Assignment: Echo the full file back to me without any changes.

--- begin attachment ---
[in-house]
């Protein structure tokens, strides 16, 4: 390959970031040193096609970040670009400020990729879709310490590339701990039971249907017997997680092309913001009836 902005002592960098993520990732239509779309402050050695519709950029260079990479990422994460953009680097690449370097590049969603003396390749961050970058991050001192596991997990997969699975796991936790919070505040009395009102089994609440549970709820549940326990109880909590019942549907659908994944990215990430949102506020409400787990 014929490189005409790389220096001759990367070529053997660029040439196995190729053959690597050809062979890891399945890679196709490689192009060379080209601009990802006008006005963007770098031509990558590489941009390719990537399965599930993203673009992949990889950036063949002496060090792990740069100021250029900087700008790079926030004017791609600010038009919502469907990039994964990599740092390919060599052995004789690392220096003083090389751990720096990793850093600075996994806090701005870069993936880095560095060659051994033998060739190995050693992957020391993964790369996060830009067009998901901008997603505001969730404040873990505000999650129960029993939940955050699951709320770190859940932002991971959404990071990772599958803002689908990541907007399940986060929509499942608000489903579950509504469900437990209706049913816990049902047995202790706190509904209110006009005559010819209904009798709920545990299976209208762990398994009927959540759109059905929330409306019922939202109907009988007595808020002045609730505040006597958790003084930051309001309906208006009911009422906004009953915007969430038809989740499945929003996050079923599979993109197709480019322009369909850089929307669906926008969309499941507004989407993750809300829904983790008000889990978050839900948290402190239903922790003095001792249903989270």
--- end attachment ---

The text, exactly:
[in-house]
């Protein structure tokens, strides 16, 4: 390959970031040193096609970040670009400020990729879709310490590339701990039971249907017997997680092309913001009836 902005002592960098993520990732239509779309402050050695519709950029260079990479990422994460953009680097690449370097590049969603003396390749961050970058991050001192596991997990997969699975796991936790919070505040009395009102089994609440549970709820549940326990109880909590019942549907659908994944990215990430949102506020409400787990 014929490189005409790389220096001759990367070529053997660029040439196995190729053959690597050809062979890891399945890679196709490689192009060379080209601009990802006008006005963007770098031509990558590489941009390719990537399965599930993203673009992949990889950036063949002496060090792990740069100021250029900087700008790079926030004017791609600010038009919502469907990039994964990599740092390919060599052995004789690392220096003083090389751990720096990793850093600075996994806090701005870069993936880095560095060659051994033998060739190995050693992957020391993964790369996060830009067009998901901008997603505001969730404040873990505000999650129960029993939940955050699951709320770190859940932002991971959404990071990772599958803002689908990541907007399940986060929509499942608000489903579950509504469900437990209706049913816990049902047995202790706190509904209110006009005559010819209904009798709920545990299976209208762990398994009927959540759109059905929330409306019922939202109907009988007595808020002045609730505040006597958790003084930051309001309906208006009911009422906004009953915007969430038809989740499945929003996050079923599979993109197709480019322009369909850089929307669906926008969309499941507004989407993750809300829904983790008000889990978050839900948290402190239903922790003095001792249903989270």